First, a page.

The Court first examined whether § 514 violated the Copyright Clause. Petitioners alleged that the statute violated the “limited times” restriction of the Copyright Clause, arguing that Congress could turn “a fixed and predictable period into one that can be reset or resurrected at any time, even after it expires.” Id. The Court found authority in Eldred v. Ashcroft, 537 U.S. 186 (2003). In that case, the Court held that Congress was within its constitutional bounds when it extended the term of existing copyrights by 20 years. In doing so, the Court in Eldred noted that the “limited times” restriction of the Copyright Clause did not mean the span of Copyright protection could never be changed, but more generally that the “term is confined within certain bounds.” Id. at 884-85. Thus, the Court found that similar to Eldred, § 514 is another instance of Congress adding to the limited duration of copyright protection. Id.
Petitioners tried to distinguish the instant case from Eldred by arguing that the limited time for the works receiving protection under § 514 was already set at zero, and thus the limited protection time had already passed. Id. at 885. Moreover, petitioners foreshadowed that the government could keep adding years to copyright protection before the current term ended, thus making perpetual terms achievable. However, the Court found this unpersuasive, noting that Congress was trying to conform to international law in enacting § 514 and not necessarily moving toward perpetual copyrights. Id.
The Court also cited to history in showing that Congress previously protected works once in the public domain. This included the Copyright Act of 1790, which protected items once in the public domain, as well as a number of private bills to restore the copyrights of works that had already entered the public domain. Id. at 885-86. The Court also cited a number of restored patents which survived litigation challenges, noting that the Copyright Clause also authorizes patents and thus such cases can inform copyright analysis. Id. at 886.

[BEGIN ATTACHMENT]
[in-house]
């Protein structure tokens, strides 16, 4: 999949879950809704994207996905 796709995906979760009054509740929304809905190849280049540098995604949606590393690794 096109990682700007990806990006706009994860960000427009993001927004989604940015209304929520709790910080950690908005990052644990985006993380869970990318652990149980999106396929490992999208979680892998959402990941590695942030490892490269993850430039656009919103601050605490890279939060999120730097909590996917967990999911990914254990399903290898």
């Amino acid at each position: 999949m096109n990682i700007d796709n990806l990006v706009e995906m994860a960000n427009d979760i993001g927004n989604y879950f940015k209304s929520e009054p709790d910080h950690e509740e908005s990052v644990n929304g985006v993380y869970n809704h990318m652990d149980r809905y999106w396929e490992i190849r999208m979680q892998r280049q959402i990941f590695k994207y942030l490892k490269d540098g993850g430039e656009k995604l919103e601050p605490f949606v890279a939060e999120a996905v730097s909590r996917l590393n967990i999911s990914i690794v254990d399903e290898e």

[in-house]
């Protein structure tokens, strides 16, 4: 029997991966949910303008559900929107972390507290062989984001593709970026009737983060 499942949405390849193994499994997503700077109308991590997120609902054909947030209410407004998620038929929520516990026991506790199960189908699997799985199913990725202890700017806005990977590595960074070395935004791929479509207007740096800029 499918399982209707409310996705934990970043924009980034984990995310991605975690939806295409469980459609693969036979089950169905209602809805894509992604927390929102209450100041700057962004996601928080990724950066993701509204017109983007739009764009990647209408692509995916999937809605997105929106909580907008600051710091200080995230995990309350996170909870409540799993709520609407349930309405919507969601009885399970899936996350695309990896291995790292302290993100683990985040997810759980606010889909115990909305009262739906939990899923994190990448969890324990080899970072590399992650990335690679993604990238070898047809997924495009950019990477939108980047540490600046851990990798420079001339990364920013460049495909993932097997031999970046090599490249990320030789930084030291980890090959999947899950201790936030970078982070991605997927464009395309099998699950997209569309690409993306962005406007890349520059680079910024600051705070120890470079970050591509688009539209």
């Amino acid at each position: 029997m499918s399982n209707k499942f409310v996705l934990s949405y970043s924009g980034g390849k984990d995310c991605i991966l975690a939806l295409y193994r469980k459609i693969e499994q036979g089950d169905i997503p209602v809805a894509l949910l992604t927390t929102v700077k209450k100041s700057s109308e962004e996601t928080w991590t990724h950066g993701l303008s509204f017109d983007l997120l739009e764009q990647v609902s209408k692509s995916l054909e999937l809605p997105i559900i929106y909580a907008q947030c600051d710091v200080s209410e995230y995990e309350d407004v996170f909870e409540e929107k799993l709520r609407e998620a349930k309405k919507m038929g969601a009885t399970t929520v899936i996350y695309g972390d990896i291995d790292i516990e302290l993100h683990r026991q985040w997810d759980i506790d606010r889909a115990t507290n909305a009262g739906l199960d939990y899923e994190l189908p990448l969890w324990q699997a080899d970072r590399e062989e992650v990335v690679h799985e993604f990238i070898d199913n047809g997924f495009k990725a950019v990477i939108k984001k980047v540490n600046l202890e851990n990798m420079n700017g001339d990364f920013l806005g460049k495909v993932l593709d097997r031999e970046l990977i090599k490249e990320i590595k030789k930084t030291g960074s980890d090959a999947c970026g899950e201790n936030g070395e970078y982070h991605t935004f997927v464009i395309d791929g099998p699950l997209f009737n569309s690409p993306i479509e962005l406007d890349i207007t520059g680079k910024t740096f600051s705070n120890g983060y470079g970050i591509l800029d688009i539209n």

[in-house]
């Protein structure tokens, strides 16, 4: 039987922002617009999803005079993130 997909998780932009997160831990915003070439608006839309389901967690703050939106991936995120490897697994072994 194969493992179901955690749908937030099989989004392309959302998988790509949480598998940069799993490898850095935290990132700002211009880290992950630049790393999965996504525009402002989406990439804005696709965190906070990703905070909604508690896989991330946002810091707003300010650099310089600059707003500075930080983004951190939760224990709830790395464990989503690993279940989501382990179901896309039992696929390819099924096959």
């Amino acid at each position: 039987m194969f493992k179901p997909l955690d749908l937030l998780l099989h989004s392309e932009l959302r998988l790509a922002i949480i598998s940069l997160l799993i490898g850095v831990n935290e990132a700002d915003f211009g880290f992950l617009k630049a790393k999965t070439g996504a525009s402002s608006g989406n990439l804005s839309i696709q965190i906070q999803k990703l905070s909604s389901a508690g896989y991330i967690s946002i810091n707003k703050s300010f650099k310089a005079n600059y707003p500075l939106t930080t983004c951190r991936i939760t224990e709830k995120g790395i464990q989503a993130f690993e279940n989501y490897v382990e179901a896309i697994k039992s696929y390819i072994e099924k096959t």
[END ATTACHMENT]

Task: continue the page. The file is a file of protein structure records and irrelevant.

Petitioners also argued that the Copyright Clause’s text of to “promote the Progress of Science” should be interpreted to charge Congress to “spur the creation of new works.” Id. at 887-88. Thus, as § 514 only protects existing works, petitioners found that the statute steps outside the bounds of the Clause. However, the Court rejected a similar argument in Eldred, declaring that one of the permissible ends of the Clause’s charge to Congress includes the dissemination (as opposed to creation) of works. Id. at 888. The Court then found that § 514 could promote the diffusion of knowledge by bringing the United States in line with TRIPS, which would then allow United States works to enjoy copyright protection in other TRIPS signatory states and thus help spread United States works abroad. Id. at 889.
Court Finds No First Amendment Violation
Petitioners further alleged that § 514 violated the First Amendment because the protections would offend the guarantee of freedom of expression. Id. at 890. The Court disagreed in siding with the United States and again analogized to Eldred. In that case, the “speech-protective purposes and safeguards embraced by copyright law” gave no reason for heightened review. Id. The Court found a similar context in the instant case, saying that § 514 “leaves undisturbed the ‘idea/expression’ distinction and the ‘fair use’ defense.” Id. at 891.